When her grandson is kidnapped during the Tour de France, Madame Souza and her beloved pooch Bruno team up with the Belleville Sisters--an aged song-and-dance team from the days of Fred Astaire--to rescue him.
Matko is a small time hustler, living by the river Danube with his 17 year old son Zare. After a failed business deal he owes money to the much more successful gangster Dadan. Dadan has a ... See full summary »
Chico is a young piano player with big dreams. Rita is a beautiful singer with an extraordinary voice. Music and romantic desire unites them, but their journey - in the tradition of the Latin ballad, the bolero - brings heartache and torment.
With the help of a smooth talking tomcat, a family of Parisian felines set to inherit a fortune from their owner try to make it back home after a jealous butler kidnaps them and leaves them in the country.
Madame Souza, an elderly woman, instills in her grandson Champion (for who she acts as his guardian) a love of cycling. As a young man, he does become a dedicated road racer with his grandmother as his trainer. During a mountainous leg of the Tour de France in which Champion is racing, he goes missing. Evidence points to him being kidnapped. Indeed, he and two of his competitors were kidnapped, the kidnappers who want to use the threesome's unique skills for nefarious purposes. With Champion's overweight and faithful pet dog Bruno at her side, Madame Souza goes looking for Champion. Their trek takes them overseas to the town of Belleville. Without any money, Madame Souza and Bruno are befriended and taken in by three eccentric elderly women, who were once the renowned jazz singing group The Triplets of Belleville. The triplets help Madame Souza and Bruno try to locate and rescue Champion. Written by
The pianist Mme. Souza and young Champion are watching on television is a caricature of the famous Canadian virtuoso, Glenn Gould, known for his piano interpretations of Johann Sebastian Bach's keyboard works and for the fact that he would hum along as he played the piano (which can be heard in the film). See more »
When Madame Souza, pretending to be blind, is following the mechanic, she approaches a junction where there is a fire hydrant, a newspaper vending machine and a pedestrian crossing. In the next shot, all have vanished. See more »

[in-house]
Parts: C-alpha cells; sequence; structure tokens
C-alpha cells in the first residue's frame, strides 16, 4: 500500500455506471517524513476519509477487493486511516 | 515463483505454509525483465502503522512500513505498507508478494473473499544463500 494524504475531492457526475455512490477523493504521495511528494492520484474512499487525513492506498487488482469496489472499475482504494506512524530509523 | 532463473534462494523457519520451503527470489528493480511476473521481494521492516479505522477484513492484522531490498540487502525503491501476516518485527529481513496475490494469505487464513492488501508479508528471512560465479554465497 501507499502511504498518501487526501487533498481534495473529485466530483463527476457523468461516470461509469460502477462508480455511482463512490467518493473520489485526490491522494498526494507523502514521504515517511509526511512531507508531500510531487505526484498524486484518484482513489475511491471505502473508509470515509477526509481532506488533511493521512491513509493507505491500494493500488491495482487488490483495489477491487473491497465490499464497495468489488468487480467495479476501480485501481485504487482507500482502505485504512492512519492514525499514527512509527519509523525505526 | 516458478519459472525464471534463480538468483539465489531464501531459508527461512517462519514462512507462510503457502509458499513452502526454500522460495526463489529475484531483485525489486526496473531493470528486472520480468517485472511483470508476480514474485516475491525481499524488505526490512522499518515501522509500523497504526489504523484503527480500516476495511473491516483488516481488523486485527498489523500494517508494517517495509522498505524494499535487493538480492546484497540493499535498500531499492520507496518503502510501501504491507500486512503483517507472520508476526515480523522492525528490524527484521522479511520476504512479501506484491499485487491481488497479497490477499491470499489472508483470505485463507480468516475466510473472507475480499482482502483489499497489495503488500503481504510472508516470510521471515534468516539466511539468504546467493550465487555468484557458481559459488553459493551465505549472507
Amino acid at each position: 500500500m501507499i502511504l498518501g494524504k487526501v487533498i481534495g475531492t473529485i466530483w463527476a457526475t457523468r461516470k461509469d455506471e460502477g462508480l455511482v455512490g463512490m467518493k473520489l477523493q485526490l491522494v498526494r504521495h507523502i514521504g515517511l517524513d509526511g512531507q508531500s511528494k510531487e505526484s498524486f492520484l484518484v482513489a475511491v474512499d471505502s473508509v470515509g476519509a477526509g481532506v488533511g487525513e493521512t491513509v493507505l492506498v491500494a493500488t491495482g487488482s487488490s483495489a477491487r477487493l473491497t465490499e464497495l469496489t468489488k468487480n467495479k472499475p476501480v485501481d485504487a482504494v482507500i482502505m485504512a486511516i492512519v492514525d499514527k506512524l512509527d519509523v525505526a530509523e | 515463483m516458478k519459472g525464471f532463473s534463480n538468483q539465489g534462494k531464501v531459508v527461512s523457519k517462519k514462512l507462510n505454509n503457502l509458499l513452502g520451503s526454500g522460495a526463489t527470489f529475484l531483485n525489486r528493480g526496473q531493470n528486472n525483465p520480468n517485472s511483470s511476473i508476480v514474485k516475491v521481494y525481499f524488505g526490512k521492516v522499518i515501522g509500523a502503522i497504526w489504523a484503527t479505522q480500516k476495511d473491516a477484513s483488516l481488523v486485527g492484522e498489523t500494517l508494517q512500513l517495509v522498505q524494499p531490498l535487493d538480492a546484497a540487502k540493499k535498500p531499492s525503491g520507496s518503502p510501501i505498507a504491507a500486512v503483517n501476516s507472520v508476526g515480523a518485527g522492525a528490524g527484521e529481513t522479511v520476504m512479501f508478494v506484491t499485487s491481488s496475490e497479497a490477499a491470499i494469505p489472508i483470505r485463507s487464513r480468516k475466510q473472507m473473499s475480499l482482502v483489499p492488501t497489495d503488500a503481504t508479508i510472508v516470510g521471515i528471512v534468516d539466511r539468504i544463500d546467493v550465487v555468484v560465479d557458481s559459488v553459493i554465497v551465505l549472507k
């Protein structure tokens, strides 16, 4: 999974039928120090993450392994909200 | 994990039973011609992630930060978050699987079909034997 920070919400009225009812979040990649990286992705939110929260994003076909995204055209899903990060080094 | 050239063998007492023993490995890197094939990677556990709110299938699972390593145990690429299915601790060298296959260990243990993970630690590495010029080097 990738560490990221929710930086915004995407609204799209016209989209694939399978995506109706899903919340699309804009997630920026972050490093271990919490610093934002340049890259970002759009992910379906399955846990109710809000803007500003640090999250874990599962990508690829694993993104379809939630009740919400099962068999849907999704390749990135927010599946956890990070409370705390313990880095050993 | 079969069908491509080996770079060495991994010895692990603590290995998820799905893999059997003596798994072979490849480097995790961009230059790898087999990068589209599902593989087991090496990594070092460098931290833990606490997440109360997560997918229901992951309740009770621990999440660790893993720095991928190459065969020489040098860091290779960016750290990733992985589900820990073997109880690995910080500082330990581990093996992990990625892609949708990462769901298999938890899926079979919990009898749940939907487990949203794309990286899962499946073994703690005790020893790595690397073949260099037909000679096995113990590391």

Is that it, then? Is it over, do you think? What have you got to say to Grandma?
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After the credits have rolled we see the Pedalo rent guy waiting on the beach, looking out to sea and checking his wrist watch. See more »
Yesterday evening a friend introduced me to this extraordinary piece of animation. After watching it I was left with the feeling that I'd just watched a film which communicated something to me, but I wasn't quite sure what that might be. For hours afterward I thought to myself, "Why did that film appeal to me so?" The story is simple and straightforward. The details are charming and nuanced. The rendering is a true tour-de-force. The one thing that caught my eye was the sheen of the water as Mme. Souza and Bruno are crossing the ocean in pursuit of her grandson. I can hardly believe that was animation. Then I noticed the play of the light on the water reflected against the hulls of the boats at dock in the harbor. My friend pointed out the skill of the graphic designers in maintaining the proper camera angles of the projected live film footage on the screen during the chase sequence.
The music is absolutely captivating. Everything from the opening dance-hall sequence to the extraordinary use of the Kyrie from Mozart's Mass in C Minor during the storm at sea and the entrance into the harbor of Belleville. Notice how the music builds in richness as the camera descends from the few spires at the beginning of the sequence to the dense mass at street level.
Remembering the details and how they relate to each other and the film as a whole keeps you thinking about the significance of the film's contents. For instance, I only now remember that the opening sequence was drawn in the archaic, fluid style of early cartoon animation (Steamboat Willy, Olive Oyl and Popeye) because, of course, it was depicting events which predated the time of the film proper. The style served a purpose, beyond being an end in itself.
For a long time after watching the film I remained puzzled about its appeal to me. I've seen a large number of animated feature films, but none have left me quite as reflective as did this one. I was less concerned with the meaning of the details. It is a cartoon, after all.
I continued to wonder about Madame Souza's expression. About how the creator was able to invest such meaning in those simple dark circles set behind thick lenses and the line of her mouth, which modulated between forthright resolve and a gentle satisfaction. Then it occurred to me. Beyond the larger outline of the story and the details in which it is couched, it tells us of the power of one person's love and concern for another. I suppose we all wish we could receive such unconditional love, and it makes us feel warm to think that such a thing could actually be. Even if only in a cartoon.
The film either will or will not appeal to you, depending on what it is you're looking for in an animated feature film. I watched it without expectations, and was left wondering, "Why does it resonate with me?" And you'll want to see it again.
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